Wednesday, July 1, 2009
The California Bar Journal has the following report:
The State Bar Board of Governors declined last month to reappoint its chief trial counsel, Scott Drexel, but reconfirmed its support of the strong public protection measures that Drexel enforced.
“This was a personnel, not a policy decision,” said bar president-elect Howard Miller. Added Richard Frankel of San Ramon, chair of the board’s discipline committee: “Nobody should read into this that the board is kowtowing to any particular group.” Both Miller and Frankel stressed that the board approved of Drexel’s “aggressive prosecutorial standards” and said they expect the prosecutor’s office to maintain its strong public protection policies.
Deputy Chief Trial Counsel Russell Weiner will serve as interim chief trial counsel until a successor to Drexel is named. The board expects to hire a legal search firm to field candidates for the four-year term of chief trial counsel. The board has asked Weiner to give a report at its meeting this month in Los Angeles outlining policies the discipline unit intends to follow as well as any changes it might wish to make.
Citing confidentiality in personnel decisions, board members declined to say why Drexel was not reappointed. In a letter to the chairs of the Senate and Assembly judiciary committees and Senate President Pro Tem Darrell Steinberg, Frankel wrote, “the board is not looking for a change in policy direction and has made clear that it expects the vigorous public protection efforts pursued during Mr. Drexel’s term to continue unchanged … The board expects the chief trial counsel to hold all attorneys in this state fully accountable for their actions regardless of their employment status.”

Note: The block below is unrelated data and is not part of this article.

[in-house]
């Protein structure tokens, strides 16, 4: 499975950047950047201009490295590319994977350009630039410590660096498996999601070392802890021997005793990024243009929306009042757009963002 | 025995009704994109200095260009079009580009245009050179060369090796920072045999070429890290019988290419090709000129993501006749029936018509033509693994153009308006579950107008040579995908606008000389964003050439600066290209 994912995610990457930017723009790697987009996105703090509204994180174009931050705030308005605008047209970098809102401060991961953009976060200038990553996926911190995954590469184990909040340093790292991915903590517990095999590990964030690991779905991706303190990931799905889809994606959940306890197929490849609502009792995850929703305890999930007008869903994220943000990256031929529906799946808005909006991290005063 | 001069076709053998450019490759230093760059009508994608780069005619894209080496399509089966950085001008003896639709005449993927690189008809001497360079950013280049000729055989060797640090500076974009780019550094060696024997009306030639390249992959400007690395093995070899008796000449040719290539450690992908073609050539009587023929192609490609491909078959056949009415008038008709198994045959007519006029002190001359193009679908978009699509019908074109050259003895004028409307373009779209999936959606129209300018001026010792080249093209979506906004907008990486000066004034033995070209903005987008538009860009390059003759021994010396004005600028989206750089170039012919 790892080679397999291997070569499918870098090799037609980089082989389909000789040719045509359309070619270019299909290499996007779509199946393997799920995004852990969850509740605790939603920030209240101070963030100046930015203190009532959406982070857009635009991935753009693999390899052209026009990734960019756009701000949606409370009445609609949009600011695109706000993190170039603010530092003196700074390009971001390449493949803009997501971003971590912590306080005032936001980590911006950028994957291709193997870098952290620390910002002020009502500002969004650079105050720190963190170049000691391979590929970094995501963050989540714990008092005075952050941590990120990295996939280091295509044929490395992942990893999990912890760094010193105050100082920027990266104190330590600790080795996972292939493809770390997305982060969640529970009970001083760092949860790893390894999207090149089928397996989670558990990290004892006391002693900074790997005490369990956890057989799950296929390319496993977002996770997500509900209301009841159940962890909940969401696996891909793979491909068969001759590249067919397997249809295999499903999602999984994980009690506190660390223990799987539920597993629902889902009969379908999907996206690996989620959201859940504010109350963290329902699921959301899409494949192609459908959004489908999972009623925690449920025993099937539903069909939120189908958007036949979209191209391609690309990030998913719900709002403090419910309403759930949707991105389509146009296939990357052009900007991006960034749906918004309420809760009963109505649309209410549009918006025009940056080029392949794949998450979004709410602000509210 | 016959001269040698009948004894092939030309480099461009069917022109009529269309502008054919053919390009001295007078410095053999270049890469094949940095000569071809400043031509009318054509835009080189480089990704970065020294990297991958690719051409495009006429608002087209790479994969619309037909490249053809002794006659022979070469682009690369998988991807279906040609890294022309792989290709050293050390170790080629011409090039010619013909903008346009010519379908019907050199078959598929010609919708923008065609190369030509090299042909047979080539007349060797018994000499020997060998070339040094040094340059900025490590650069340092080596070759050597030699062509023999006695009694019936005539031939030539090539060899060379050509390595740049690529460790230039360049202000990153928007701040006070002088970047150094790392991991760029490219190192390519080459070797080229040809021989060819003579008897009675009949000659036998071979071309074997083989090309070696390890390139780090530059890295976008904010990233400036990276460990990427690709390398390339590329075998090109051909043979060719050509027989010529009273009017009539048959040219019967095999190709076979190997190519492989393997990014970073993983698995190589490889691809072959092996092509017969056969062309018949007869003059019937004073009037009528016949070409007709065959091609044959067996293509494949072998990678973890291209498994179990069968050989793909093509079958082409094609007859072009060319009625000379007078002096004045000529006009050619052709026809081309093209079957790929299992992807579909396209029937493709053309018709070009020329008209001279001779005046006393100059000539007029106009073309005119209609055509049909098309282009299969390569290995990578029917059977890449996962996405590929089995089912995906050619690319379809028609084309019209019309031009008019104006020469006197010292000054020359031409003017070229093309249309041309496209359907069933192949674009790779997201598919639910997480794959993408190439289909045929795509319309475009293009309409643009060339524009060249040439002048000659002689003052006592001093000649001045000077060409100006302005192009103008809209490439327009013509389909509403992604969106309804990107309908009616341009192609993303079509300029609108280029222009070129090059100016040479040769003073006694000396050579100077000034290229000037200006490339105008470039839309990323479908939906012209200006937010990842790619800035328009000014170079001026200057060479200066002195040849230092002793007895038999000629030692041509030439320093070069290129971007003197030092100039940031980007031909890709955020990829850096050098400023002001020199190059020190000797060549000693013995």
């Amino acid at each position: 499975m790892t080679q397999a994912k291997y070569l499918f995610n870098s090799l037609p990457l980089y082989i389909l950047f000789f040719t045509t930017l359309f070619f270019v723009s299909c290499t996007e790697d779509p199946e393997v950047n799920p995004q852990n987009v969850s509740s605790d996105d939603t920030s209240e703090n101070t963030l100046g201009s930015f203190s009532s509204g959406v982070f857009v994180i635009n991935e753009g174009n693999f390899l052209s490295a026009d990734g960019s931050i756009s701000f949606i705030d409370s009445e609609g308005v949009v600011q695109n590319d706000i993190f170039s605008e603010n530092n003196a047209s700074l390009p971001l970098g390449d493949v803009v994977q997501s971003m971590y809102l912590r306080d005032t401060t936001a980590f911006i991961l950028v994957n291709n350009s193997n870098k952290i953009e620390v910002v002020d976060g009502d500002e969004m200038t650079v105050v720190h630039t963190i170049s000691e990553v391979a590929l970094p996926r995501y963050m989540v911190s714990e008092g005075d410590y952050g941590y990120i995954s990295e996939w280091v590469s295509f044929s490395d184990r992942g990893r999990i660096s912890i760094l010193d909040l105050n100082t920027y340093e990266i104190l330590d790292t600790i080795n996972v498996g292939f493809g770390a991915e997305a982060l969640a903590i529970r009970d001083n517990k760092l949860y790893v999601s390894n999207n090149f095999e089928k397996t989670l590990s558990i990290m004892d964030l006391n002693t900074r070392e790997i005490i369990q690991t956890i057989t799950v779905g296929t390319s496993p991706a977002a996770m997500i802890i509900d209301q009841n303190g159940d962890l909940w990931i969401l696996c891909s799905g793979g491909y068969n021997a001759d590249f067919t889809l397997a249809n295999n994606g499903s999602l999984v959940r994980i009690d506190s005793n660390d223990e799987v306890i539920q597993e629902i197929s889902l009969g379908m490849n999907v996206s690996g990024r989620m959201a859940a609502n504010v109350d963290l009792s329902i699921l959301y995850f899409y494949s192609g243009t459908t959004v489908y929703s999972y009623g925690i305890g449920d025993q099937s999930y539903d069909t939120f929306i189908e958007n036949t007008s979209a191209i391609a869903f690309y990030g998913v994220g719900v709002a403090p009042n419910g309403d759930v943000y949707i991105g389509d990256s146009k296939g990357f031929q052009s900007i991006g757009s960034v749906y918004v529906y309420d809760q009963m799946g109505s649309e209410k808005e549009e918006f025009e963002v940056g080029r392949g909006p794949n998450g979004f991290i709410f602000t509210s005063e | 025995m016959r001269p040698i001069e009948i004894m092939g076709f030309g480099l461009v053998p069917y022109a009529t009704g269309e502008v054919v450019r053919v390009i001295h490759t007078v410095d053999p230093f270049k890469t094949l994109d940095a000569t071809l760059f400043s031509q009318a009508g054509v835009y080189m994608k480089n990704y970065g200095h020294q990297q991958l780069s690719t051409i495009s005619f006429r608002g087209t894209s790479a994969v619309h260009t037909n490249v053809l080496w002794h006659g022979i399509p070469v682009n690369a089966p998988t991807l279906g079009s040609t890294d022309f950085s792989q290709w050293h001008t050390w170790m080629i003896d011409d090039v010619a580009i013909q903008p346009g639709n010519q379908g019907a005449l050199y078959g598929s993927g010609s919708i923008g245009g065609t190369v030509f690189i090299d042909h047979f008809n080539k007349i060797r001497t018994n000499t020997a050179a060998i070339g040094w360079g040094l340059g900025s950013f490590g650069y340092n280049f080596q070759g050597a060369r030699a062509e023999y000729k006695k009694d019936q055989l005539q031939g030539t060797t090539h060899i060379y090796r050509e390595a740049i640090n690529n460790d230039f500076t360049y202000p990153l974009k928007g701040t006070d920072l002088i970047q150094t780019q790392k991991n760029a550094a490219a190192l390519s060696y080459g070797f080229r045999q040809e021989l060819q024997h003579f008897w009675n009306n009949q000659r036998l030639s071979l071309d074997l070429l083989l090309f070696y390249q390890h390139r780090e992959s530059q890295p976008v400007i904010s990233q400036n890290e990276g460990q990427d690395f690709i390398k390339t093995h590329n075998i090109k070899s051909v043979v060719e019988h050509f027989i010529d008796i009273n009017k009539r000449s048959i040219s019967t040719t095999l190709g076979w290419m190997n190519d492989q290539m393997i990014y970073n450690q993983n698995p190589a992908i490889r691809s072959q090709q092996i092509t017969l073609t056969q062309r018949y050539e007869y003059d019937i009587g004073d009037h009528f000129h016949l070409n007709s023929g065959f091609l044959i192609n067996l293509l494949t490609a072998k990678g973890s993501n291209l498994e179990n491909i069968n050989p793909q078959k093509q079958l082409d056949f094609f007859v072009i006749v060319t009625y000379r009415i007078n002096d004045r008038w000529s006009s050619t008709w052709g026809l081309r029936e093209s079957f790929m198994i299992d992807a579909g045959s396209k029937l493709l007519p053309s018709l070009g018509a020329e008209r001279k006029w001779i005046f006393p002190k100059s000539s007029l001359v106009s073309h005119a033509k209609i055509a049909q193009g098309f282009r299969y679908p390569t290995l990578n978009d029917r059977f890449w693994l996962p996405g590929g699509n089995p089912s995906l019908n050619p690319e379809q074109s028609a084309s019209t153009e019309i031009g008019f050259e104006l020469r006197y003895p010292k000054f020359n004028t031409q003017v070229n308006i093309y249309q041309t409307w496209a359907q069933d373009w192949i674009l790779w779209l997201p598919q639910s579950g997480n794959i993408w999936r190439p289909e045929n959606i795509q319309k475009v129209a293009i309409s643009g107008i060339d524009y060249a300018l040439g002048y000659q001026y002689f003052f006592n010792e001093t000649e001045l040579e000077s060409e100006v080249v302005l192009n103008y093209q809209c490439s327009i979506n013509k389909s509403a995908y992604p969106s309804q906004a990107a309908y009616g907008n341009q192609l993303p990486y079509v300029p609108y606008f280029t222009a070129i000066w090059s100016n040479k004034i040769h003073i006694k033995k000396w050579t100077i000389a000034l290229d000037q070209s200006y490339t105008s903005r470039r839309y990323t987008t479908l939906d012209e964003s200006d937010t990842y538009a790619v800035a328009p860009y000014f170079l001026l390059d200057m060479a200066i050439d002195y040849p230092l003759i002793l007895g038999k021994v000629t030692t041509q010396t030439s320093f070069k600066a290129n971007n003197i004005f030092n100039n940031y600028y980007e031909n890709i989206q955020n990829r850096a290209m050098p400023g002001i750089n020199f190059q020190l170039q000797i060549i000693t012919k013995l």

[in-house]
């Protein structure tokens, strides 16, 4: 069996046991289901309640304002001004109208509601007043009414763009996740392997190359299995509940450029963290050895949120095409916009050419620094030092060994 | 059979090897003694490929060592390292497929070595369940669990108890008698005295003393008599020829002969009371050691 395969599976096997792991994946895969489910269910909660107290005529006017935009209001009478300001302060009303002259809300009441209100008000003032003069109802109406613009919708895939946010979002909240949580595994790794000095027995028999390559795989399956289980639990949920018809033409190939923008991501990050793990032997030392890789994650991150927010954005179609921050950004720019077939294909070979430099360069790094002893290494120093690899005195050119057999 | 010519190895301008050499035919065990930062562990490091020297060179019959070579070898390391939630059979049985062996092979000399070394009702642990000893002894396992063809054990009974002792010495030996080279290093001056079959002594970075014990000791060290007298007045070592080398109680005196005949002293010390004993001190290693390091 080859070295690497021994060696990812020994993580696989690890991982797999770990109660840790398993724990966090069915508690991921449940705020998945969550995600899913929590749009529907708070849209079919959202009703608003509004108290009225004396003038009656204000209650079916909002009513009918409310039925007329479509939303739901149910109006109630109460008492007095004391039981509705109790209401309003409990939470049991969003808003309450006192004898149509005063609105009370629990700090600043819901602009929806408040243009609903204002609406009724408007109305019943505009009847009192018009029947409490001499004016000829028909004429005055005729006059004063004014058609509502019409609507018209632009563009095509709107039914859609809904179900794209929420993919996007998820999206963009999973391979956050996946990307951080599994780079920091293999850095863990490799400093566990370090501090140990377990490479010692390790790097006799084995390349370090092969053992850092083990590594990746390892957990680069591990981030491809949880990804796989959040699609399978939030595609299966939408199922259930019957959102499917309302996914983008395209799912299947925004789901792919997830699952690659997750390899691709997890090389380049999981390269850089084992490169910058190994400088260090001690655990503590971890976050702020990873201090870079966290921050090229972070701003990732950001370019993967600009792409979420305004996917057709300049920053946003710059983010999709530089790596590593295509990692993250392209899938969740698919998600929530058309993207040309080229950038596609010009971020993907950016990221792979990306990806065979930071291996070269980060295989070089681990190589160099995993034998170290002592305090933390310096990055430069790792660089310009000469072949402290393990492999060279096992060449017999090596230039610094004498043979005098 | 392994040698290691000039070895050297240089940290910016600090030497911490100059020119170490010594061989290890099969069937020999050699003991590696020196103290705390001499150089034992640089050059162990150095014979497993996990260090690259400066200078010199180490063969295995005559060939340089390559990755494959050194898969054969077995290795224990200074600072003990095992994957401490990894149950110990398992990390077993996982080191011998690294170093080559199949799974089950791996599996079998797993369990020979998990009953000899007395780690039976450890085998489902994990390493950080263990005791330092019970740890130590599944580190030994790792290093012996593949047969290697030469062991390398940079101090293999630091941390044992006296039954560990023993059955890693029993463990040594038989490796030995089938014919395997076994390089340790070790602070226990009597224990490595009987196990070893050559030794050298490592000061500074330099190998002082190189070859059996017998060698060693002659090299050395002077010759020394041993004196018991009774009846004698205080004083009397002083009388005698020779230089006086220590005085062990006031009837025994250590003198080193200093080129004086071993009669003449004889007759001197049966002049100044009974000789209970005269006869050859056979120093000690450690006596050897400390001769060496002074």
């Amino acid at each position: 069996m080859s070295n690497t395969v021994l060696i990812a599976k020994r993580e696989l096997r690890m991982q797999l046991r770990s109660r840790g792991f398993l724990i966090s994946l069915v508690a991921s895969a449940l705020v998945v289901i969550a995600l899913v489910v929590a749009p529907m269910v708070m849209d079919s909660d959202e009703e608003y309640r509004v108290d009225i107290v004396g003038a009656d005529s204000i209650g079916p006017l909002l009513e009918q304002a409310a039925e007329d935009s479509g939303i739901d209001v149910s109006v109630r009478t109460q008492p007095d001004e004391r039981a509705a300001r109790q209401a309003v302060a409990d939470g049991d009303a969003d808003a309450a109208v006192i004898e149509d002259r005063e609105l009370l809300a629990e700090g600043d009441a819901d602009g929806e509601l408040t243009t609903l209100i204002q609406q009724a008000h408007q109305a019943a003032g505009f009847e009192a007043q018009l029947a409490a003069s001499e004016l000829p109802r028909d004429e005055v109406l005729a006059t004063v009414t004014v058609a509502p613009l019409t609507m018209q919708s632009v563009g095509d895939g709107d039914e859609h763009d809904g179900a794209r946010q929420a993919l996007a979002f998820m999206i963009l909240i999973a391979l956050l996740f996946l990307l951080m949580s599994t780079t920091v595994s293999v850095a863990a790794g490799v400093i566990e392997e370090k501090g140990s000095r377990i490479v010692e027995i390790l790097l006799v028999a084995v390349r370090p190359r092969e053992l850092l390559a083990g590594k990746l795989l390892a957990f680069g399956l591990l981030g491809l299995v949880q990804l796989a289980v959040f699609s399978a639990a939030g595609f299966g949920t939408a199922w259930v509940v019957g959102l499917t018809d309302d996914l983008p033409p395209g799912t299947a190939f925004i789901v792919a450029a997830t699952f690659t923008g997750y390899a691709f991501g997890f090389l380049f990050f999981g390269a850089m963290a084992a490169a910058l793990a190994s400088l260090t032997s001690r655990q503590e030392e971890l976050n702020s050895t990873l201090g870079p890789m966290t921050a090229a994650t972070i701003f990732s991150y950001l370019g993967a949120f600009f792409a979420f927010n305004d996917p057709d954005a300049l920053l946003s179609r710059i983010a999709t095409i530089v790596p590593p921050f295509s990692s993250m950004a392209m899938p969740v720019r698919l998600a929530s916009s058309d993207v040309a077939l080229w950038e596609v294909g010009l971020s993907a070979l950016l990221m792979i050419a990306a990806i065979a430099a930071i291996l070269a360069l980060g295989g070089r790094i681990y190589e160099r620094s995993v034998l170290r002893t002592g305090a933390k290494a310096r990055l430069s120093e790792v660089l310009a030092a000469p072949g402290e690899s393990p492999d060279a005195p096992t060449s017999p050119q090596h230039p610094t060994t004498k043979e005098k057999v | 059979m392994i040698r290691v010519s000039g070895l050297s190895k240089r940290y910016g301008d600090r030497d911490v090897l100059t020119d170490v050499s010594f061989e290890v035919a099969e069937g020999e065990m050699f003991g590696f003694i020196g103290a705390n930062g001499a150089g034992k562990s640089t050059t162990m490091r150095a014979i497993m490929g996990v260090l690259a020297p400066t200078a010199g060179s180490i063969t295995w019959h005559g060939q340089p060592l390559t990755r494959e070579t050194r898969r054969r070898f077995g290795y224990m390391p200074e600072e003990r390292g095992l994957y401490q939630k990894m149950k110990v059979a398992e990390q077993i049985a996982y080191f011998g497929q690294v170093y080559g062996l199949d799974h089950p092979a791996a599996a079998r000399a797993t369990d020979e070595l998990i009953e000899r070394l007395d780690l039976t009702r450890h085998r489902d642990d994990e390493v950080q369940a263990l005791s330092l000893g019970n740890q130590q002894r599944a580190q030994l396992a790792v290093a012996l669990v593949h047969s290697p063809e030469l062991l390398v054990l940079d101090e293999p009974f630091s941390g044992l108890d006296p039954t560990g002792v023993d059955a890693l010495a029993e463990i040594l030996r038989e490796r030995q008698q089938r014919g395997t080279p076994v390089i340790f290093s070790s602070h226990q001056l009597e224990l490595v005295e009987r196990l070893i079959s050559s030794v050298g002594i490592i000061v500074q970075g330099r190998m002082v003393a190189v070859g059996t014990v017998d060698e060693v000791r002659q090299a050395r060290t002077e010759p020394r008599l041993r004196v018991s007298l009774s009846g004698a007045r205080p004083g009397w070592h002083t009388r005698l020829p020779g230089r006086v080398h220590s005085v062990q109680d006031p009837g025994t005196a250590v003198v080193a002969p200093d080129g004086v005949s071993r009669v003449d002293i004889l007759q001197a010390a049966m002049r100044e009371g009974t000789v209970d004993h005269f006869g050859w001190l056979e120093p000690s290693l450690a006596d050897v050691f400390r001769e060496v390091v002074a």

Drexel proposed a series of measures that toughened the bar’s disciplinary rules during his tenure as chief trial counsel. Although the board adopted those measures, they drew criticism from several quarters. Defense lawyers who represent attorneys charged with misconduct felt Drexel was overzealous and sought punishment harsher than deserved. Several recent high-profile prosecutions of deputy district attorneys from throughout the state also caused unhappiness among county prosecutors, who tried unsuccessfully last year to push legislation to reduce the bar’s disciplinary power.
“In no way was our decision reflective of any political issues whatsoever, whether respondents’ bar, district attorneys or any pending matter,” Frankel said.
Drexel, 60, was appointed chief trial counsel in 2005 by the board of governors and confirmed by the California Senate. He came to the job after 16 years as chief court counsel and administrative officer for the State Bar Court. As chief trial counsel, he oversaw more than 200 employees and a $40 million budget in the bar’s disciplinary enforcement office, which includes the investigation and prosecution of attorneys for professional misconduct.
Drexel said he was disappointed by the board’s decision. “I felt I had done my best both to protect the public and to serve the profession and to implement what I understood to be the expectations of the Supreme Court. I’m proud of what my office accomplished during my term. I would not change anything I did.”